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Defective Products and Work Place Injuries

Work Place Injuries

At times, work place injuries are caused by defective products or equipment that can lead to product liability cases, workers’ compensation claims, and personal injury lawsuits. Attorneys handling such cases require medical records review to determine the nature and extent of injury.

Defective products are those that consumers expect to work properly but do not fulfill their functions. Such products do not meet the manufacturer standards, may not operate as intended, and may lack safety features such as guards and rails that can cause injury. Defective products in the workplace may vary – ranging from office furniture to construction materials, electronic equipment, vehicles, welding tools, protective clothing, ladders or safety equipment.

In the case of defective equipment, employers could be found at-fault for installing defective equipment and endangering their workers. Manufacturers and retailers are also liable for producing and distributing defective products to a business and contributing to employee injuries.

Typical workplace injuries caused by defective equipment include broken bones, crushing injuries, burns, respiratory problems, cuts or lacerations or even death. Such injuries can be compensated under product liability claims, if these are caused because of design defect, manufacturing defect, or inadequate warnings. Design defect is when the injury happens because the product was not safely designed; then you may have a design defect claim. A product that is defectively designed indicates that the problem with the product existed even before it was manufactured. Manufacturing defect is a problem that occurred during the manufacturing process. In such cases, only an individual product is defective and not the entire line of products. Defects may happen without inadequate warnings too, if the product manufacturers fail to warn consumers of any dangers associated with the use of their products, and if adequate instructions were not provided on using the product.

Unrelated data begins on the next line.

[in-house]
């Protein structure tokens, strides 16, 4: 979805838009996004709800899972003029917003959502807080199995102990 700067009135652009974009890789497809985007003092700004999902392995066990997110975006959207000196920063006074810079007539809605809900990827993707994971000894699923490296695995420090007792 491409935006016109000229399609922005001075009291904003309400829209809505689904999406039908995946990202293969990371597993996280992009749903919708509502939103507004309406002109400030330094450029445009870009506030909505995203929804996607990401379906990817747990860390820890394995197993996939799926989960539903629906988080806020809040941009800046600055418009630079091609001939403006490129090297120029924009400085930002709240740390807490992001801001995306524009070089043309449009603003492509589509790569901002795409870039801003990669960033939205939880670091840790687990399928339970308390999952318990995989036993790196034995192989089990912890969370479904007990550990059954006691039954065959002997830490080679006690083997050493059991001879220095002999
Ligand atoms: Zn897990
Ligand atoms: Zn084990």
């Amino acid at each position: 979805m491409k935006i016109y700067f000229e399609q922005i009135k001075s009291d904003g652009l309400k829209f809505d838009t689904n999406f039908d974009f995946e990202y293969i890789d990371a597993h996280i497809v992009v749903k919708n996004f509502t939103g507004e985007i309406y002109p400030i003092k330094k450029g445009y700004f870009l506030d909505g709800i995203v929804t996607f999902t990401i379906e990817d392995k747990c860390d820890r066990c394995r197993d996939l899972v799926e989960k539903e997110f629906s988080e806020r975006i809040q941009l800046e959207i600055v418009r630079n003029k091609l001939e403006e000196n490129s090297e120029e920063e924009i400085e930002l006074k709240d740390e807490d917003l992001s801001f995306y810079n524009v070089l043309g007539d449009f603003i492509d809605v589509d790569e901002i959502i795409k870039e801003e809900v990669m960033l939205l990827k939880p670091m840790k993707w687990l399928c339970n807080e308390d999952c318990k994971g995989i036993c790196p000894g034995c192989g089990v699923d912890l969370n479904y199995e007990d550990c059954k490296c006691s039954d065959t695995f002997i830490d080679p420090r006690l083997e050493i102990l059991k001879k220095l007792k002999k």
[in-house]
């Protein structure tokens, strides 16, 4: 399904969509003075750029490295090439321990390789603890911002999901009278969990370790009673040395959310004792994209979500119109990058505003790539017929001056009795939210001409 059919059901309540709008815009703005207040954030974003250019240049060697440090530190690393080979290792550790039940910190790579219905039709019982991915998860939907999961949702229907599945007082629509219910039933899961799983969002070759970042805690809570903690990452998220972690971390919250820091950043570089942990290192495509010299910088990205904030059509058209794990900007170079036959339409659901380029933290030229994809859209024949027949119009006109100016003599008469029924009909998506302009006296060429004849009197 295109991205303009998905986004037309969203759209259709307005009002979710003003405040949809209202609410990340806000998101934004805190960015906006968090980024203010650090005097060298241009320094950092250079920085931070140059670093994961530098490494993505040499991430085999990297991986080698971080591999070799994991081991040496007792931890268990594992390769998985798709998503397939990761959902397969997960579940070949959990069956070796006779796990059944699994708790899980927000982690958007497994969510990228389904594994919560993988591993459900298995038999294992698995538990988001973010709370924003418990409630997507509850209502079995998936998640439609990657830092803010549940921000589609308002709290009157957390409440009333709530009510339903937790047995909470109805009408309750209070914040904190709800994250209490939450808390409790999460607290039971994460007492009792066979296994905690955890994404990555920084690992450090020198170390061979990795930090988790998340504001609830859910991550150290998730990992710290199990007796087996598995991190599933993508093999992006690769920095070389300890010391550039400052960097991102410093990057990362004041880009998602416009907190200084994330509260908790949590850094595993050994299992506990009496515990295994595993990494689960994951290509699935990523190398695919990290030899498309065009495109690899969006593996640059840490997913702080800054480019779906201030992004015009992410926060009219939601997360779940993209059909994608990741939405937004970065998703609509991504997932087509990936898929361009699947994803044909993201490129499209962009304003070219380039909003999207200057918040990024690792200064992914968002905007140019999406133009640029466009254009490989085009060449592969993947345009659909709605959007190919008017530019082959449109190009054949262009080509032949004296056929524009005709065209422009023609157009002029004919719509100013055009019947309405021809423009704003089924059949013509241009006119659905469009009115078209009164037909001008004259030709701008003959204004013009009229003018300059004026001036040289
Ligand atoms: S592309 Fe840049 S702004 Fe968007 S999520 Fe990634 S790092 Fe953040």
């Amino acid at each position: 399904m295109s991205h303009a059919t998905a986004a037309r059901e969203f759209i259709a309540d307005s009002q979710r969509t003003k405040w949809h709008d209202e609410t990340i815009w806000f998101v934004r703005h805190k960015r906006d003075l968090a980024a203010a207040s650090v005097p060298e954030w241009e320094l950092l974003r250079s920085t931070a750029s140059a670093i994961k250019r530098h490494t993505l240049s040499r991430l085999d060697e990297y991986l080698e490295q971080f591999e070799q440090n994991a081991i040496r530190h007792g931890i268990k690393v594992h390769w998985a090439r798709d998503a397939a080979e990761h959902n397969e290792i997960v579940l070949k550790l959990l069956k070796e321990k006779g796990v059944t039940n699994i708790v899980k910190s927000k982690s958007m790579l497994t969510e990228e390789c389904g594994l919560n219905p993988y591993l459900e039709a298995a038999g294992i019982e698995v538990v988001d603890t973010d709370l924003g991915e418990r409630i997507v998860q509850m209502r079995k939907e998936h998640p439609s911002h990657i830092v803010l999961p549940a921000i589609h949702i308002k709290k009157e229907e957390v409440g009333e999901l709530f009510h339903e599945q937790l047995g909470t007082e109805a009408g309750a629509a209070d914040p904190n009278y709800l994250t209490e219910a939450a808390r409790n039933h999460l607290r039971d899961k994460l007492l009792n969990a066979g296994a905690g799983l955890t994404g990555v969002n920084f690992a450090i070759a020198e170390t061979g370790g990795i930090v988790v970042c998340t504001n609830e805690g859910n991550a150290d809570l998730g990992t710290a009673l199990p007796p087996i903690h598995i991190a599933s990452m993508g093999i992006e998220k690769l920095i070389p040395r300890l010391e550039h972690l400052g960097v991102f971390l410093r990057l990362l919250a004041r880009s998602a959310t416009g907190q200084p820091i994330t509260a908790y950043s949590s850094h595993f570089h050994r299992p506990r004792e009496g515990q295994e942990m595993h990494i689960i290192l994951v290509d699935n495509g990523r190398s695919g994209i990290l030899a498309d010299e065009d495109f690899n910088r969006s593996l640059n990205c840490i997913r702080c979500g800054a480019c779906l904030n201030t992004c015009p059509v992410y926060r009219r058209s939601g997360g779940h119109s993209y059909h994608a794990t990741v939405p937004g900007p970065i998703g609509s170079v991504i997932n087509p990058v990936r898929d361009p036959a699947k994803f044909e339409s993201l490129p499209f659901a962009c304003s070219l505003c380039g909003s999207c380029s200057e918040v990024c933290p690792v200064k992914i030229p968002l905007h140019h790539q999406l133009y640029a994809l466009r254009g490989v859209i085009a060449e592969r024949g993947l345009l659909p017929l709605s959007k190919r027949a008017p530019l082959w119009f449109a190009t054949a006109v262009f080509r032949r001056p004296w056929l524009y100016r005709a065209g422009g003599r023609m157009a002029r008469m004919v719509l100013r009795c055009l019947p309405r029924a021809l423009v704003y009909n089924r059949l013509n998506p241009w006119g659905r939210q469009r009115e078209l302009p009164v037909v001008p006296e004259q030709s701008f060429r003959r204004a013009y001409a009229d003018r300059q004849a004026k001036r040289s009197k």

Workers may get additional compensation for the work injury if the manufacturer, supplier, distributor, or retailer of the product failed to – adequately inspect the product before marketing, find the defect in the product that created the injury, warn of the risk associated with the product, manufacture and install the product correctly.

Employees who are injured on the job are entitled to workers’ compensation benefits. These benefits are generally available even if the employee was partially at fault for his or her own injuries. Even though it can help recover lost wages and medical bills, it may not cover non-economic losses such as pain and suffering. A personal injury lawsuit can be filed when the injury involves a defective product, which would allow for a claim against the product manufacturer.

Attorneys dealing with any such cases – product liability, workers’ compensation or personal injury, have to collect all relevant medical records to gather medical evidence. Medical record organization helps to extract the required information from the records. Organizing records include capturing the dates, procedures, treatments and other relevant data, highlighting critical events, deleting duplicate records and creating a log, creating accurate summaries for quick review of critical/complex medical information, and more.

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